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Economic hardship strikes no-kill shelter near Bloomfield

Wednesday, November 19, 2008

BLOOMFIELD, Mo. — It is perhaps a sign of the current difficult economic times. In a rural Bloomfield animal sanctuary that was designed for a capacity of about 80 cats, nearly 120 currently dwell.

"It's not unusual to arrive in the morning and find one or two cats that have been left overnight for us to take in," says Debbie Johnson, the proprietor at Sundog, Southeast Missouri's first "no-kill," non-profit organization, located just northeast of Bloomfield.

"Sometimes the cats are dropped off because their owners just can't afford to feed them any longer," Johnson says.

Others are strays that have been brought to the shelter because local residents know they'll be cared for at Sundog. Yet others turn up under their own power, perhaps sensing that there is help for them beyond the rustic porch of the facility that sits just off of Route AB.

The facility, run entirely on donations and by volunteers, is in dire straights, according to Johnson.

"This is the worst we've seen," she says of the current situation at Sundog.

"We're getting by on very little and the cats just keep coming, with very few going out."

Those "going out" are cats who are adopted out to good homes. Normally, for a fee of $60, a kitten or adult cat can be placed in a caring home, complete with shots and having been spayed or neutered. Those services, performed by a Sikeston veterinarian, don't come cheap.

"Shots for animals are expensive," says Johnson. "And to have a cat spayed or neutered costs from $60 to $80."

Those funds, Johnson explains, come from cash donations, but those donations are dwindling.

Litter for the numerous trays at the facility is donated by the rural Bloomfield Nestle Purina plant that manufactures kitty litter, but food is purchased and medicine for cats that are ill or aged and there are bills to pay to keep the facility running.

The cats at Sundog are obviously healthy animals, all with shiny coats and bright-eyed. Their good health is due in part to a recommended diet of high protein and meat.

"I try to feed them quality cat food," Johnson explains. "We've found that cheap food, with little meat content, only causes health problems which in the long run, results in further medical costs in getting them well."

So, while food plays a major role in running the facility, there are other costs to consider.

"We have electric, water and trash bills just like any business, but we have no regular income to support the facility."

With so few cats being adopted out in recent months, and more appearing on Sundog's doorstep all the time, Johnson has slashed the cost of an adoption to half of the usual fee. Until the first of the year, cats are offered to a good home for a $30 donation, rather than the normal $60.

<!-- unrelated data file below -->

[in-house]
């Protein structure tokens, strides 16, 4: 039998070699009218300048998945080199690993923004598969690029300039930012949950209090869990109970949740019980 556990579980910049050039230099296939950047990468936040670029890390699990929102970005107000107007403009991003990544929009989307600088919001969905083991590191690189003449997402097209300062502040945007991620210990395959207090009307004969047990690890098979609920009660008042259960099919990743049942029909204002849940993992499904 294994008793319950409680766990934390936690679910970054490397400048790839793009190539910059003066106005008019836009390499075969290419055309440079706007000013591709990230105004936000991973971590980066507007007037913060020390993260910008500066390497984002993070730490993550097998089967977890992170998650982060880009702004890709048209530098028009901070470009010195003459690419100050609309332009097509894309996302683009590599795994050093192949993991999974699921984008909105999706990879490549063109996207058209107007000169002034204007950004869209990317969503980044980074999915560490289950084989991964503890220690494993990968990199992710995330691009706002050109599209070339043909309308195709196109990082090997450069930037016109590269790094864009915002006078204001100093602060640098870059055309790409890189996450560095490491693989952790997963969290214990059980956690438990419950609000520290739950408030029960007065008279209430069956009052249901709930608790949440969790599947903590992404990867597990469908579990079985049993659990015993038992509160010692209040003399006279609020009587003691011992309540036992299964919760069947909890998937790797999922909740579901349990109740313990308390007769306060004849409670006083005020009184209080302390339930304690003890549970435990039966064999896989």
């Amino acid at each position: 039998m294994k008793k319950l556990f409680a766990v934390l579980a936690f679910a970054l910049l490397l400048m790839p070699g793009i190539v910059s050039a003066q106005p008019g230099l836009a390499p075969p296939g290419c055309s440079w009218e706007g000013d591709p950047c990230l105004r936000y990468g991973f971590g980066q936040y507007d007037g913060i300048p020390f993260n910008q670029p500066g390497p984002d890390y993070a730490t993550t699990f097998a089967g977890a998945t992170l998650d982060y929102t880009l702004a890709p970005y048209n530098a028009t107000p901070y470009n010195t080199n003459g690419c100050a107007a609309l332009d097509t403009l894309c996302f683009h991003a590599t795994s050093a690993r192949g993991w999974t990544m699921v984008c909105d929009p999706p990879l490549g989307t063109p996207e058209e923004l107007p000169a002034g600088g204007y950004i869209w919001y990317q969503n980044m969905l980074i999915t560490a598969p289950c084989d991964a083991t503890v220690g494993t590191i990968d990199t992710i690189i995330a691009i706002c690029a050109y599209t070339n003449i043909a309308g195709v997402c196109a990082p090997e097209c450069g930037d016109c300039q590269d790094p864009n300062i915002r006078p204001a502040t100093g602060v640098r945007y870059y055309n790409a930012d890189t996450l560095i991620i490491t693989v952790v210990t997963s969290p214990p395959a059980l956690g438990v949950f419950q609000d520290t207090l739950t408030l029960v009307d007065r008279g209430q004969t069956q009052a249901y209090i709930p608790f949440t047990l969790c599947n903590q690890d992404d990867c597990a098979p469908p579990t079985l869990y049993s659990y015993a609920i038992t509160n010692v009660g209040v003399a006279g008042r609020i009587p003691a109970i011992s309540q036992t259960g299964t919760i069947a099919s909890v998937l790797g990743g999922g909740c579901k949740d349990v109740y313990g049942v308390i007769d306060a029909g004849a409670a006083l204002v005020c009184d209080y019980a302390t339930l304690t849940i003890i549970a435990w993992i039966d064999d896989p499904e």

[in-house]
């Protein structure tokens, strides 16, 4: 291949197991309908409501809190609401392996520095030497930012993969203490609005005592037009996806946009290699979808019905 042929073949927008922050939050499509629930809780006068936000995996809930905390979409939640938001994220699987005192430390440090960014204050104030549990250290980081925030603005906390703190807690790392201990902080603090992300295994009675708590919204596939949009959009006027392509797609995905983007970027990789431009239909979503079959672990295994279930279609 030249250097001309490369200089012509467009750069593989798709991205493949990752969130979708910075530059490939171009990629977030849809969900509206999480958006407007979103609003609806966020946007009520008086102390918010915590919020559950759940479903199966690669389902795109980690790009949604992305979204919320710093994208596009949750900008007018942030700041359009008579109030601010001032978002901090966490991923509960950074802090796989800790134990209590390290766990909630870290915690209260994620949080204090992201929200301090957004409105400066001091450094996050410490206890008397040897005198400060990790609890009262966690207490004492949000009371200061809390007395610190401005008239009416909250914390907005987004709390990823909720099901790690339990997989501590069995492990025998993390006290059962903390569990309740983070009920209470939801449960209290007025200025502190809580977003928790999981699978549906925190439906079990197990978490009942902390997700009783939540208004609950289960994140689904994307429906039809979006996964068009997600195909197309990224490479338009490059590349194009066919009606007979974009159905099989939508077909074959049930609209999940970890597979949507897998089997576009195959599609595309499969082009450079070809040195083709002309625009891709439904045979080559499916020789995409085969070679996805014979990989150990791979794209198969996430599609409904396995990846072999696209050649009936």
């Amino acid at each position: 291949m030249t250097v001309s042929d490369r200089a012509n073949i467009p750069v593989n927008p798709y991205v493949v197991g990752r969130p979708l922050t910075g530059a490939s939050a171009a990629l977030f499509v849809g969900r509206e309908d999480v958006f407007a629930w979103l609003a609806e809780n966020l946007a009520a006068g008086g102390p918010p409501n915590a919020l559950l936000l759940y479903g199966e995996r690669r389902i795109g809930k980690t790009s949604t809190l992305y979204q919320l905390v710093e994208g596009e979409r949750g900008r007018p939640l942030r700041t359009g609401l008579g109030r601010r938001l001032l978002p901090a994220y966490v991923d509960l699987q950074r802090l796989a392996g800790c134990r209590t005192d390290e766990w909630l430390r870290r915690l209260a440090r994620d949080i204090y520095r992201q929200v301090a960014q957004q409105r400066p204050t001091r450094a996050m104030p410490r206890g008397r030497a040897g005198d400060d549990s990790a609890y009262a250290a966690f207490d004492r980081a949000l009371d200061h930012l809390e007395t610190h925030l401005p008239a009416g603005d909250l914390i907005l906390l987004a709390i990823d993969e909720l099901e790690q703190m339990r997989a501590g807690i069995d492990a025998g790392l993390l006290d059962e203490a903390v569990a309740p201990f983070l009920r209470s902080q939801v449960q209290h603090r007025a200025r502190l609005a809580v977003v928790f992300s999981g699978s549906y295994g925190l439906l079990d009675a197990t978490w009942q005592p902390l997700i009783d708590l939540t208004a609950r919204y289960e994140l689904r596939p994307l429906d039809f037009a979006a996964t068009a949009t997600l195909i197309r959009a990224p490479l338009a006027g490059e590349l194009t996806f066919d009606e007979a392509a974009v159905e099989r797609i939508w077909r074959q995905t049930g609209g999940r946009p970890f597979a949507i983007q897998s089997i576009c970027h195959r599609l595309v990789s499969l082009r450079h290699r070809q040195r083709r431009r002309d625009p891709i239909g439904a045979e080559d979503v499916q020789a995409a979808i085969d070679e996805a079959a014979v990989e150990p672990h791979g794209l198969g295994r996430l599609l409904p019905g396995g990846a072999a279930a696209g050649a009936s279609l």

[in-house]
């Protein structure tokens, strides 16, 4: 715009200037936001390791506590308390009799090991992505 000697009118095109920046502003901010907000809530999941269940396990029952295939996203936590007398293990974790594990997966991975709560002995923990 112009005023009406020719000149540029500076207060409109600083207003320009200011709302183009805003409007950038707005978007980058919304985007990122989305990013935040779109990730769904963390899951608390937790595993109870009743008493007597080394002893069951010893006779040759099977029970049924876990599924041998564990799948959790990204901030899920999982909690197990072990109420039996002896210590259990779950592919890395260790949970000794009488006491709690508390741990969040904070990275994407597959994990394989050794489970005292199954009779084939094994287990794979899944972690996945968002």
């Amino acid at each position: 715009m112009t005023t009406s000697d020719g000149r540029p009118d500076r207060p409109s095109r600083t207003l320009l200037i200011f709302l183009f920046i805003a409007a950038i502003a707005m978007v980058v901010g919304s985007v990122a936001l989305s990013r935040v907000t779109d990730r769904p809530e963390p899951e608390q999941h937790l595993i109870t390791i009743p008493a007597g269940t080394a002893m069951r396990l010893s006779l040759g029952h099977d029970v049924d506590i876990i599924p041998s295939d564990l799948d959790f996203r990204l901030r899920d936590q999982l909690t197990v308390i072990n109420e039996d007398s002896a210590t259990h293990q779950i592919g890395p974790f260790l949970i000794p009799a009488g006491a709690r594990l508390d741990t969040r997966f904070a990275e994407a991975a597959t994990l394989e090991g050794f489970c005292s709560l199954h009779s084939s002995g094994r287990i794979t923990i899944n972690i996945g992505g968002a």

"That doesn't even cover the expense that we have in each cat," Johnson pleas, "but we have to do something. We're in a desperate situation here."

Sundog was so named by its founder, Teresa Cooper after she witnessed the appearance of a rainbow around the sun, called a Sundog, as she was persuing building the sanctuary. Sundog operates with the help of 11 volunteers who team up to scoop litter boxes, feed and water, and sometimes just dish out a little TLC to the felines that wind around their feet as they go about their business of caring for the array of cats.

The facility was the dream of Cooper, who lived at one time in a home nearby the sanctuary. Cooper, who never met an animal she didn't love, lost a battle with cancer in 2003. It was her wish for her efforts at Sundog to carry on after her death and Debbie Johnson, her dear friend, has seen to that as best she can.

"We're trying to keep afloat," Johnson says, "but it's become so difficult and with winter ahead, we'll be experiencing higher bills for heat. We've never turned a cat away, and we don't intend to, but it's hard not knowing how we'll pay for their food and medicine next month."

Johnson may be reached at 573-568-3353. Anyone interested in the adoption process, volunteer information or in providing donations to support the efforts of Sundog, are encouraged to call and leave a message.


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Teresa (Schearf) Cooper was a angel and put up a long, courage battle with cancer. This was her dream and she worked so hard to make this happen. Cancer has been a on-going, often lost fight for the Schearf family members which has taken a tremendous toll on the remaining family members who are left behind. If you can and have the means please help in what ever way you can. This endeavor is because of one beautiful, courageous, loving, young woman's deep seeded love for all animals. Please help if you can!

-- Posted by Sundance on Wed, Nov 19, 2008, at 4:36 PM


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